So when it comes to all those movements of Black Lives Matter and that race issue you as a nation can't seem to shake off, I worry because regardless of how much you brag about being the land of the free and a first world country, I see that you are going backwards as a nation due to all these stupid issues that still have an effect in your everyday lives. Please realize that we are all supposed to be past all that racial tension for decades, you are the ones who are still trying to make a big deal out of it. I truly believe that ignoring the most vocal individuals when it comes to this topic will help you get past the problem quicker.

When you say a certain color of lives matter, you got to realize that in reality lives don't really matter. The universe is such a vast place, that it doesn't really give a fuck about any of us anyway. 

 But then again I say. Peace and love are all that matters.   


Photo credit: Jean Jullien

Photo credit: Jean Jullien

Chris Ryan- Tangetially Speaking


Christopher and his work have been featured just about everywhere, including: MSNBC, Fox News, CNN, NPR, The New York Times, The Times of London, Playboy, The Washington Post, Time, Newsweek, The Atlantic, Outside, El PaisLa Vanguardia, Salon, Seed, Big Think, and Andrew Sullivan’s Daily Dish. 

A featured speaker from TED in Long Beach, CA to The Festival of Dangerous Ideas at the Sydney Opera House to the Einstein Forum in Pottsdam, Germany, Chris has consulted at various hospitals in Spain, provided expert testimony in a Canadian constitutional hearing, and appeared in well over a dozen documentary films.

Even before co-authoring the New York Times best-seller, Sex at Dawn: How We Mate, Why We Stray, and What it Means for Modern Relationships, with his partner-in-crime (and wife), Cacilda Jethá, MD, Chris was on a wild ride. After receiving a BA in English and American literature in 1984 he spent the next two decades traveling around the world, pausing in unexpected places to work at decidedly odd jobs (e.g., gutting salmon in Alaska, teaching English to prostitutes in Bangkok and self-defense to land-reform activists in Mexico, managing commercial real-estate in New York’s Diamond District, helping Spanish physicians publish their research). In his mid-30s, Chris decided to pursue doctoral studies in Psychology.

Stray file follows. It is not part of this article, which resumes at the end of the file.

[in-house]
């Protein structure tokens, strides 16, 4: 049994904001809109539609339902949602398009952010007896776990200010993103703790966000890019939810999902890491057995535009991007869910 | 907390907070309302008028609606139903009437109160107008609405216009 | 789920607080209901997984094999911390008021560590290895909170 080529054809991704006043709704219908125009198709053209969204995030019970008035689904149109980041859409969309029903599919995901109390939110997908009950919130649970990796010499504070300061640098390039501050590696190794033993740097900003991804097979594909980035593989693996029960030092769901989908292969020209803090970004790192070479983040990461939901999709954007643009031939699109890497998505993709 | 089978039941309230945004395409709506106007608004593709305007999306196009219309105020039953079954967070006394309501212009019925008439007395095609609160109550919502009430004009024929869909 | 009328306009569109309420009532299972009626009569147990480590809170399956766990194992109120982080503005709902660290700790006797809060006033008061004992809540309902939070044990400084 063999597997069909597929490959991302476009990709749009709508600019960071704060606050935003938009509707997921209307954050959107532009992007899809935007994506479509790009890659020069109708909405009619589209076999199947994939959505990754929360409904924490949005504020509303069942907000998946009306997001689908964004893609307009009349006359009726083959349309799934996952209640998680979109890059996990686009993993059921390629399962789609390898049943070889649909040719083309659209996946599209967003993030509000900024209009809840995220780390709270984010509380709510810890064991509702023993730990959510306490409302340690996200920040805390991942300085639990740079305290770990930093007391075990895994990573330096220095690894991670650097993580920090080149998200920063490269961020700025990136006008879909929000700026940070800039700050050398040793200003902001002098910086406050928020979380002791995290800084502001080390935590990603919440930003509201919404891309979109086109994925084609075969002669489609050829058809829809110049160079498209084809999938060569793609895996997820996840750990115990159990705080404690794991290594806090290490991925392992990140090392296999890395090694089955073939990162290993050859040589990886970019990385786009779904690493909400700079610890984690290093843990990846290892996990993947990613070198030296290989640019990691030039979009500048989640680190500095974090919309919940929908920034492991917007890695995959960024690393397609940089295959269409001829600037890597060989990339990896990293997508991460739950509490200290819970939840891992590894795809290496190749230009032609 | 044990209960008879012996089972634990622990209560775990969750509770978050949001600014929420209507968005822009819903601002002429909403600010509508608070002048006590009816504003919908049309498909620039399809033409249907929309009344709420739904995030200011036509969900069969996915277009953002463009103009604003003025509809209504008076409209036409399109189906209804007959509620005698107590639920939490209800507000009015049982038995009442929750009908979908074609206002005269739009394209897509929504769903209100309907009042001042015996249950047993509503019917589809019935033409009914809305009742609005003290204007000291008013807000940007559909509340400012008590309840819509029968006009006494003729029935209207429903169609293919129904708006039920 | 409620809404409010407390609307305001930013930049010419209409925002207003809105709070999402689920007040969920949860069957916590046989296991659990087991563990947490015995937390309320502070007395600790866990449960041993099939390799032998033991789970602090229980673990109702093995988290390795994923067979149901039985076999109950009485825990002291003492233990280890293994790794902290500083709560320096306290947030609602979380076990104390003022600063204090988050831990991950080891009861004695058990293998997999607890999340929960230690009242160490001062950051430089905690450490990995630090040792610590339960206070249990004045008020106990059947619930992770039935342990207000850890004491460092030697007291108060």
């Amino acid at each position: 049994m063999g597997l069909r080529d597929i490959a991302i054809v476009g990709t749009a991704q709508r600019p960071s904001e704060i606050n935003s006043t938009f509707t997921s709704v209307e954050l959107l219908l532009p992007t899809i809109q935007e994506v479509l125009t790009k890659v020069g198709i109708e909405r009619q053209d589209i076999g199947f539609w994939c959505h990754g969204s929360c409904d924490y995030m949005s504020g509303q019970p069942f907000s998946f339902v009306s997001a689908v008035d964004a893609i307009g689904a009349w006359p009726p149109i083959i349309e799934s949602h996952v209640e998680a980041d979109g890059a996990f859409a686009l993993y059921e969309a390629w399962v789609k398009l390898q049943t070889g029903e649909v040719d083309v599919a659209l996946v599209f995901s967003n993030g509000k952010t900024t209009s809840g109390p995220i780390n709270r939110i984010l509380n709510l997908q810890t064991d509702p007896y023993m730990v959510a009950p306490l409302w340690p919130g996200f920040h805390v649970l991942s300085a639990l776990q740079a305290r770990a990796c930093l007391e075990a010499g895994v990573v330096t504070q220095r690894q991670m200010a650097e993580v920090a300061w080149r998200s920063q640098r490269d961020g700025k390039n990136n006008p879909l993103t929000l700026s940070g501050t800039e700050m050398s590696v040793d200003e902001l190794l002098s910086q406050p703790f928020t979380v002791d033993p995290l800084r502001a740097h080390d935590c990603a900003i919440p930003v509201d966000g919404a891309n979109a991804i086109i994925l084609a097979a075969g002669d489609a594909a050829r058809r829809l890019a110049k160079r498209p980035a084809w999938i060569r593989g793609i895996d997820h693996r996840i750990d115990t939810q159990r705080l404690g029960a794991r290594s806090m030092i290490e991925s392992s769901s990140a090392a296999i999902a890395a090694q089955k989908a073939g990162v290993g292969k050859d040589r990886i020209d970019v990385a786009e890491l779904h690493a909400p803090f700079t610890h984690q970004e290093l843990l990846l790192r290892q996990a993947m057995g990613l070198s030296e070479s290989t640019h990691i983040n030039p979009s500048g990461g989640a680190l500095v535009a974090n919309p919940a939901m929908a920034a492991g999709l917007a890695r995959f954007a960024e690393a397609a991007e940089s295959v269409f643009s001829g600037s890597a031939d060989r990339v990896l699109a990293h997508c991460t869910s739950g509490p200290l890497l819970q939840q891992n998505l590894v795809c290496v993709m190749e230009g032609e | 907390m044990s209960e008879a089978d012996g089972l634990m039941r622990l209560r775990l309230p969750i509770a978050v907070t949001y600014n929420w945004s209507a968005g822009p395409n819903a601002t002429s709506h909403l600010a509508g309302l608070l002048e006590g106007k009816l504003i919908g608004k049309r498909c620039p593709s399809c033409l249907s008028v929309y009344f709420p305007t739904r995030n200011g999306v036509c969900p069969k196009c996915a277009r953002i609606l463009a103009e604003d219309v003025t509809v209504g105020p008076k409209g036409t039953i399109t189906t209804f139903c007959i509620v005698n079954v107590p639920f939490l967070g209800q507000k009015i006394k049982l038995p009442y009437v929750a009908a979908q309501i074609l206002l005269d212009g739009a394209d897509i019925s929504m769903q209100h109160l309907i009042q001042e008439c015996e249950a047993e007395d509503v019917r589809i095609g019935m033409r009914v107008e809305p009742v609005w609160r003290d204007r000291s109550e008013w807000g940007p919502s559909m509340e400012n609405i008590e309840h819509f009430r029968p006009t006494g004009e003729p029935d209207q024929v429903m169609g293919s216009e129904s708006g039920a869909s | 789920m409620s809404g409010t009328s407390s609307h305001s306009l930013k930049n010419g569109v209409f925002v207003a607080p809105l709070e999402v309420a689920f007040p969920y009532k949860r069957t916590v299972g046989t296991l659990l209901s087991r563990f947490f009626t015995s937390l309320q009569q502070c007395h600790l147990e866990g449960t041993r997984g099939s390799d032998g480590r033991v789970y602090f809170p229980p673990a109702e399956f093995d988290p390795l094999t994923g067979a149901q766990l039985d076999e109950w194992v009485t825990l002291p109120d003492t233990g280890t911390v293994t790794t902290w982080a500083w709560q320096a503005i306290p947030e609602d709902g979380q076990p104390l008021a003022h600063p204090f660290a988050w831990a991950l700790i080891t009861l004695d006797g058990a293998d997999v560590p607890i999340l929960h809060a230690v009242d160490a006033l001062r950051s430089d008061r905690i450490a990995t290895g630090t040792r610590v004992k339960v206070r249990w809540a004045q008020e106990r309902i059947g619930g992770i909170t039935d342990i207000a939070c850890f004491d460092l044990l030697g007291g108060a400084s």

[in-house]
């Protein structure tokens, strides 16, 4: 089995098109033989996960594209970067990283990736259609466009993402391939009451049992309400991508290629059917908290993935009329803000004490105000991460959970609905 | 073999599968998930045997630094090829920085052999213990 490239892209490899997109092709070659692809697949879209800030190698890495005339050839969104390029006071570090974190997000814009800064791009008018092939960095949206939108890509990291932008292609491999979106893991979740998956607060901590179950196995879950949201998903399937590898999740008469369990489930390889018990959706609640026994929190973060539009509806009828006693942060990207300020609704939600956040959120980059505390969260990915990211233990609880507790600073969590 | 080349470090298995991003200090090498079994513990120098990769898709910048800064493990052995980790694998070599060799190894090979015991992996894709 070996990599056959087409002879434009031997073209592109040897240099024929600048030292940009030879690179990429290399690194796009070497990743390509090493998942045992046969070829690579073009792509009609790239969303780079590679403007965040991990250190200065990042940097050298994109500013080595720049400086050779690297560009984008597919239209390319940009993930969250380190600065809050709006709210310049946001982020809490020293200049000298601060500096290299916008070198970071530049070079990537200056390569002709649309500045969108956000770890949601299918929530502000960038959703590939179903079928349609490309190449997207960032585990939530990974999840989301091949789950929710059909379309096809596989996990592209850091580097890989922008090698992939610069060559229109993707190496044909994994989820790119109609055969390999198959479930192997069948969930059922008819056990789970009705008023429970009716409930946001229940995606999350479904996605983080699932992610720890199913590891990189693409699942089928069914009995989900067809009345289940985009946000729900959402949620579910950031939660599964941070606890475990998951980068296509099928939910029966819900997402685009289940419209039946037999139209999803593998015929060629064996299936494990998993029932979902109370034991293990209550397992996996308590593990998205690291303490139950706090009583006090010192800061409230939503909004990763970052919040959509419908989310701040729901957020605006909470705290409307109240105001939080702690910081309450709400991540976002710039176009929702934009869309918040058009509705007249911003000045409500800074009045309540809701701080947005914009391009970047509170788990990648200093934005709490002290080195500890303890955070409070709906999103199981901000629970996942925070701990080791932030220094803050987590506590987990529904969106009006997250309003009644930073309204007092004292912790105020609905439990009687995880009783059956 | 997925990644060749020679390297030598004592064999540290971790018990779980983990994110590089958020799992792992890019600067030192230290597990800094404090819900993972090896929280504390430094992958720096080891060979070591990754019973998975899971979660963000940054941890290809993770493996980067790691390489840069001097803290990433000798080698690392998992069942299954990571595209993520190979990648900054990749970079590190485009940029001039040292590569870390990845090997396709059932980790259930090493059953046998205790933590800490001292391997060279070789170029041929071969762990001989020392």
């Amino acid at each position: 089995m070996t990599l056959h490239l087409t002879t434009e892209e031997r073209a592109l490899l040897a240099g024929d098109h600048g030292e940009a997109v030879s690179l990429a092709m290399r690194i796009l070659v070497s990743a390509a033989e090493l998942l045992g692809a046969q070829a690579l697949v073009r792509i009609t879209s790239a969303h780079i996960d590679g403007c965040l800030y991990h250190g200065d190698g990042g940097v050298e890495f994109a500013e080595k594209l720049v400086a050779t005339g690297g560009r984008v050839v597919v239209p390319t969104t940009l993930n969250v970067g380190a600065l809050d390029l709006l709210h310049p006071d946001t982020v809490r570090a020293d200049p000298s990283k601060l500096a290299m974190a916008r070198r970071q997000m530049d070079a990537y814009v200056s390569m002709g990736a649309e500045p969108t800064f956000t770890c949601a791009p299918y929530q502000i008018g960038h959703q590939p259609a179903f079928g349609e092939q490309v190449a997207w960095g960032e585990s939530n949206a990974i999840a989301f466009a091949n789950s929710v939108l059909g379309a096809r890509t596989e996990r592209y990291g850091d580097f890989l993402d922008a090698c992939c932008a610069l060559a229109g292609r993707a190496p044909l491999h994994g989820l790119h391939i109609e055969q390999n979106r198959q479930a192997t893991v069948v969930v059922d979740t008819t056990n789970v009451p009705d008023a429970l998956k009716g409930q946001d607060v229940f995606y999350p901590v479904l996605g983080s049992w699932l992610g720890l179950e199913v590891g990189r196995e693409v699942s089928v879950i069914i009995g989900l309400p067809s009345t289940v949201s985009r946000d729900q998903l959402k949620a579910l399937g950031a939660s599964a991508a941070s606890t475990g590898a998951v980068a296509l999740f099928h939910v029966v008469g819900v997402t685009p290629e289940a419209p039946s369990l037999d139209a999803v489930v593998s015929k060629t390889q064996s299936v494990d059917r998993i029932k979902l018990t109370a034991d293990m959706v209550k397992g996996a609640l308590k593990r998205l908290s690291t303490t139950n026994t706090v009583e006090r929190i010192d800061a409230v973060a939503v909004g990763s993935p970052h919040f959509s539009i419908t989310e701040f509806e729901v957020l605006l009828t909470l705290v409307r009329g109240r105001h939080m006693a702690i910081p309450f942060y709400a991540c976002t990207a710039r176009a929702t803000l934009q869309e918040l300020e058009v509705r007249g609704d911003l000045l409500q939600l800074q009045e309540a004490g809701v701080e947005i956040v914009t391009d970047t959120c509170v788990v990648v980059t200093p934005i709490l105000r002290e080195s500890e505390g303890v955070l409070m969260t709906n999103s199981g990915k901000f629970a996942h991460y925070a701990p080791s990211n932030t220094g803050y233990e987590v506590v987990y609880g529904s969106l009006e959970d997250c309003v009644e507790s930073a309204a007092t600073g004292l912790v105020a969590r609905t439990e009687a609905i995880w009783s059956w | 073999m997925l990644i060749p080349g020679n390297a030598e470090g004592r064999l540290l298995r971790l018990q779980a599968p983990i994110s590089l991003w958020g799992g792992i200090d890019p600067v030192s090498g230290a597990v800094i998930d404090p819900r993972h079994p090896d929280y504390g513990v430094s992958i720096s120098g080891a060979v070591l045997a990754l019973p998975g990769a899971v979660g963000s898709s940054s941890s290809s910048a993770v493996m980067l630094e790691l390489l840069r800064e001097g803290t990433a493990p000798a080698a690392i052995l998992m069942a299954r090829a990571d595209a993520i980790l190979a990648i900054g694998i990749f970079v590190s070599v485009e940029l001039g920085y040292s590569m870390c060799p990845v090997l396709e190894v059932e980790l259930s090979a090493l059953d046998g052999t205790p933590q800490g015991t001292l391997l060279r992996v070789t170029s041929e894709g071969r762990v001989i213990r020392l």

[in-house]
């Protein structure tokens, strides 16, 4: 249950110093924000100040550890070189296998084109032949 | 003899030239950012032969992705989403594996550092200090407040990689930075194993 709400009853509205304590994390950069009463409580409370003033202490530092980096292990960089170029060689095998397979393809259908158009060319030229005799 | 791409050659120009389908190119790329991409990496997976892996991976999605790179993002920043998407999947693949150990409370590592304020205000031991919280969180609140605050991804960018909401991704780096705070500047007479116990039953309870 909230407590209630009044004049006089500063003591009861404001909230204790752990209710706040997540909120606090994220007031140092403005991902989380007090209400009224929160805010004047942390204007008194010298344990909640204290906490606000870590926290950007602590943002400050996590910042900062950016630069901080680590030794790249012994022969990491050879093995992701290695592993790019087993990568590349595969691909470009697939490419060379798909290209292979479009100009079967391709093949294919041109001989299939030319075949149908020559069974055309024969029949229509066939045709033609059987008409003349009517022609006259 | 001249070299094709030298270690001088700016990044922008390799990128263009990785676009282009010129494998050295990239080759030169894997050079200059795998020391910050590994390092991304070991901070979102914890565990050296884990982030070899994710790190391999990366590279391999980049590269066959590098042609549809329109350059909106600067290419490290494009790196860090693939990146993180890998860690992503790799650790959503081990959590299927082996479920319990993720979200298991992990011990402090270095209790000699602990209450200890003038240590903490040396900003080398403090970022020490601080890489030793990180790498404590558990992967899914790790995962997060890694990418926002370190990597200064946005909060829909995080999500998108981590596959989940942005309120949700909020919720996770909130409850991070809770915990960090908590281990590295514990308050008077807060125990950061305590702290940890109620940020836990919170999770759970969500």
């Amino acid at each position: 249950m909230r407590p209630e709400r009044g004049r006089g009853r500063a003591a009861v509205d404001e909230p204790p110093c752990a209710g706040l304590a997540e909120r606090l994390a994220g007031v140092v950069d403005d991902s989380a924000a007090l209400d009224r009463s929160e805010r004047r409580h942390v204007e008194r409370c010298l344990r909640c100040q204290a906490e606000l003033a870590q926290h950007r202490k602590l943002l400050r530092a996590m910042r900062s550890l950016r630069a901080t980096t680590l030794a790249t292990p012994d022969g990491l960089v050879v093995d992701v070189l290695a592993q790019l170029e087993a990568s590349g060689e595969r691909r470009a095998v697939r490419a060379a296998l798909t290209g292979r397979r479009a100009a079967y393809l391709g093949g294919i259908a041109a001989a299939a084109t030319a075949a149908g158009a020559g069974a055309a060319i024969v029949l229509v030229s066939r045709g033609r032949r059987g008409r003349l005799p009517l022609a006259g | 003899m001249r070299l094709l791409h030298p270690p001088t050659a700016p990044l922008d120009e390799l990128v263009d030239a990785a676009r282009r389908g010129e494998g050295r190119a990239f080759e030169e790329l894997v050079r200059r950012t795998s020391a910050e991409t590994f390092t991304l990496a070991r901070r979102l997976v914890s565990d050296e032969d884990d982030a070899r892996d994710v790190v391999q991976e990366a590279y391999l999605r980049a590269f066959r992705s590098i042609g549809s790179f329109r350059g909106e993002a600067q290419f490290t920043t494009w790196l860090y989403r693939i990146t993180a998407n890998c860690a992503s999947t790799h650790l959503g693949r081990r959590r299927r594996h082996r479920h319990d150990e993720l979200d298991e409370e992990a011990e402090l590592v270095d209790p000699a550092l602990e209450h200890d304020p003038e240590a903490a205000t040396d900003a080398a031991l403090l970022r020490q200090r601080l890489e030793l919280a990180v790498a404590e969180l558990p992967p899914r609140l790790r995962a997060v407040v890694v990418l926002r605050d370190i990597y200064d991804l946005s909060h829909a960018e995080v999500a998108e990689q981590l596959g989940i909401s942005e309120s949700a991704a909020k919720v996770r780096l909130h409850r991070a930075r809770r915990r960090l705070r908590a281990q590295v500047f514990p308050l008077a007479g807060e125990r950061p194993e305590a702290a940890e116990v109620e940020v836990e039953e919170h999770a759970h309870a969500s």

Drawing upon his multi-cultural experience, Chris' research focused on distinguishing the human from the cultural, first by focusing on shamanism and ethnobotony—studying how various societies interact with altered states of consciousness and the sacred plants that provoke them—and later, by looking at similarly diverse cultural perspectives on sexuality. His doctoral dissertation was a multi-disciplinary investigation of prehistoric human sexual behavior, guided by the world-renowned psychologist, Stanley Krippner, at Saybrook Graduate School, in San Francisco, CA.

Excerpt from

Meet Ethics.... the new sound of Baja.

By Pavel Ibarra Meda

The memory of a scruffy-looking kid that always keeps his cool is still fresh for me. I always imagined that this skinny dude from Tijuana would share a piece of his mind with the world, and eventually he did. With a kind of dance indy vibe and a lot of feeling for his first music project, Producer Elías Carranco, A.K.A. Ethics, brings us an introductory E.P. that will surely become one of Tijuana's most-played tunes for this generation. 


It is safe to say that the time he has dedicated to the craft of making music has finally payed off, with a mature sound that makes us wonder just how far Ethics can go. The combination of lyrics that make you think about life and the ups and downs it has, and an electronic vibe that gets the hips moving, tells us that this artist has tasted all kinds of music, but is looking to define his sound and signature as one of the most eclectic and versatile producers of the Millennial generation. It's not a matter of liking the material or not, it's a matter of sending a message that stands still between peace and serenity.